Wednesday 23rd of January 2019

wacko wisdom of the white house deepshitter...


President Donald Trump's administration has ended US space agency Nasa's monitoring system into greenhouse gases, a US journal has revealed.

The Carbon Monitoring System (CMS), a $10m (£7m)-a-year project which remotely tracks the world's flow of carbon dioxide, is to lose funding.

Science magazine reports that its loss jeopardises the ability to measure national emission cuts - as agreed to by nations in the Paris climate deal.

The US plans to withdraw from the deal.

However, until a pullout is formalised in 2020, the US continues to be part of the international climate accord. 

US officials are currently in Germany as part of talks to outline a detailed rule book for the 2015 Paris agreement. They are reportedly insisting on strong rules for reporting and monitoring greenhouse gas emissions.

The country's environmental policy has shifted under a Trump administration, which wants to bolster the US's fossil fuel industry.

Graphic showing impact of US pulling out of Paris deal

Mr Trump has repeatedly threatened Nasa's earth science budget and other climate missions. In March, a spending deal signed in Congress omitted mention of CMS, effectively killing future US research into verifying greenhouse gas emission cuts.

"If you cannot measure emissions reductions, you cannot be confident that countries are adhering to the agreement," energy and environment professor Kelly Sims Gallagher told the journal. 

Presentational grey line

Making cheating easy

By Matt McGrath, Environment correspondent in Bonn, Germany

Accurately measuring emissions of carbon dioxide has been one of the major challenges for UN negotiators since concerns over climate change first manifested in the 1990s. 

Right now most countries produce annual estimates based on working out how much fuel is used in transport, energy and industry. These are often wildly inaccurate, making cheating easy. 

Attempts have been made to develop space and aircraft-based systems and Nasa's CMS is perhaps the most advanced.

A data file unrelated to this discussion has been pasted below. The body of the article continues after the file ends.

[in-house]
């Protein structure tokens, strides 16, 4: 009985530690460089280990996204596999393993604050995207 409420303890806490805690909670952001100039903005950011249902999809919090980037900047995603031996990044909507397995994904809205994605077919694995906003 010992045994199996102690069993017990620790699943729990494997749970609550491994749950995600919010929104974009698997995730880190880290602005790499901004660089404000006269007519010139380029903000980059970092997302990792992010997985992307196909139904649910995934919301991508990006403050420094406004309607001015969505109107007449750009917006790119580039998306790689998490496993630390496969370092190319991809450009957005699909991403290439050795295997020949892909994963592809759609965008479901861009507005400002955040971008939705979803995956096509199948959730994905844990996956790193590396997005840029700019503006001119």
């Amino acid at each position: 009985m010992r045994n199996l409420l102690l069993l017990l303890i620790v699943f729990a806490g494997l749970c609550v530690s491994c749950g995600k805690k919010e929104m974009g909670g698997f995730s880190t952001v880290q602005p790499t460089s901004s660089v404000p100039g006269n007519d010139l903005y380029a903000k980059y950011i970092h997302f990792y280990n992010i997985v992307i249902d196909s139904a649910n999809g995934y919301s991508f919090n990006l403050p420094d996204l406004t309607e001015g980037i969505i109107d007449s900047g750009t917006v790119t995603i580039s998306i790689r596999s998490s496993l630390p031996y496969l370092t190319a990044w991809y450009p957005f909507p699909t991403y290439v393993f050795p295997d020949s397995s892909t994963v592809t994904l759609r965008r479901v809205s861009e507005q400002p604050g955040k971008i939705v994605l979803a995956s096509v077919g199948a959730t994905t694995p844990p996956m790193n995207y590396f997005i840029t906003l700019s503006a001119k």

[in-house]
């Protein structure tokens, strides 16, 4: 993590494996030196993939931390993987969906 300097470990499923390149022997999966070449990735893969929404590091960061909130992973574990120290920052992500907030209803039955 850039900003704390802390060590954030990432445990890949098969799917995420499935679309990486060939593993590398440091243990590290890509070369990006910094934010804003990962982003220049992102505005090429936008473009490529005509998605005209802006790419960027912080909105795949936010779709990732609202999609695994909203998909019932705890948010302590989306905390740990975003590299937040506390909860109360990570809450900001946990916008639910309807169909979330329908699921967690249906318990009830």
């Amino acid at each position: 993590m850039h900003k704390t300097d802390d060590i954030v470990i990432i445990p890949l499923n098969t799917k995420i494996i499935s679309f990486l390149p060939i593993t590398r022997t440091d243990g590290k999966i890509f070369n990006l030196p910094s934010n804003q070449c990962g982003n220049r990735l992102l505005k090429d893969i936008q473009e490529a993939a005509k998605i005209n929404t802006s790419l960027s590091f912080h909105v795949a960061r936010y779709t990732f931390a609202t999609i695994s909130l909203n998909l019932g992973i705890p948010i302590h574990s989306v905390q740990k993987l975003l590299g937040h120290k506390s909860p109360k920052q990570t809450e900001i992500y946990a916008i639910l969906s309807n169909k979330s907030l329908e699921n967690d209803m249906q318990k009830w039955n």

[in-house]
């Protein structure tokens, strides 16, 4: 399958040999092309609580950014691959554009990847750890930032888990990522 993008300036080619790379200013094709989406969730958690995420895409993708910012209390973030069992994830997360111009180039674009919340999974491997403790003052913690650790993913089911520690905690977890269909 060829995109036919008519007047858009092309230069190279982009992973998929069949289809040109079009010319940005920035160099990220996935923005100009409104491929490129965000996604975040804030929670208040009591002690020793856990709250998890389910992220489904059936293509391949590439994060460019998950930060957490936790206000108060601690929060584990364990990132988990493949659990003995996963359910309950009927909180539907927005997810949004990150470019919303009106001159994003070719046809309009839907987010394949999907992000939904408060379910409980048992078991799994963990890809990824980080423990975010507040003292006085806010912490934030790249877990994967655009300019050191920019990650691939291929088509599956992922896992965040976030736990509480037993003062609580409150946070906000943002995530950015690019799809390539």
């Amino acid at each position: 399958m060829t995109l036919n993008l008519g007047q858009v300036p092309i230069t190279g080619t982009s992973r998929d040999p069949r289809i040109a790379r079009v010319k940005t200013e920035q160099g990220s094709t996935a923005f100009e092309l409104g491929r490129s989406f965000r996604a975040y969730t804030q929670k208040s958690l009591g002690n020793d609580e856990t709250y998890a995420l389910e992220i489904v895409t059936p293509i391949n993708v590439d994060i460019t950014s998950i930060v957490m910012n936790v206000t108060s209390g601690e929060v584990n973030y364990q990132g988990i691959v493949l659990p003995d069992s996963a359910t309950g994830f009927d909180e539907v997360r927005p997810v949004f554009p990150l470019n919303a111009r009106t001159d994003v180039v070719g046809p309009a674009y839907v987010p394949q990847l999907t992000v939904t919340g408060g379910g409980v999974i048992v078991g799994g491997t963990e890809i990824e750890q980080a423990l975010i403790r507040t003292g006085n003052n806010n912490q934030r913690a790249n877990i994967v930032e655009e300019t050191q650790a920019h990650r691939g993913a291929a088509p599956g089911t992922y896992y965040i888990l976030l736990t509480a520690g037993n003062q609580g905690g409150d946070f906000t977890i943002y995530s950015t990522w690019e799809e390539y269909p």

The development of CMS has helped the US and other developed countries put pressure on emerging economies like China to agree to strong systems to monitor, record and verify their emissions - something that China and India have strongly resisted. 

The cancellation of the CMS system will be seen here in Bonn as a weakening of the chances of developing a robust and transparent emissions monitoring system - something that many see as critical in building trust for the future of the Paris climate agreement. 

Presentational grey line

Nasa's CMS has supported dozens of research projects since 2010 to make sense of monitoring and measurements of the world's carbon dioxide and methane through satellite and aircraft instruments. 

It has also helped countries assess their carbon emissions from deforestation and forest degradation.

Nasa says that not all carbon monitoring and measuring will be lost with the end of CMS. 

Steve Cole, a Nasa spokesman, told the BBC: "The winding down of this specific research programme does not curb NASA's ability or commitment to monitoring carbon and its effects on our changing planet."

"In fact, Gedi, a new ecosystem carbon-monitoring instrument, is set to launch to the International Space Station this summer."

Getting Gedi, the Global Ecosystem Dynamics Investigation laser system, into orbit is listed in Nasa's 2019 budget request, even though the programme is called a CMS mission, according to the agency's site.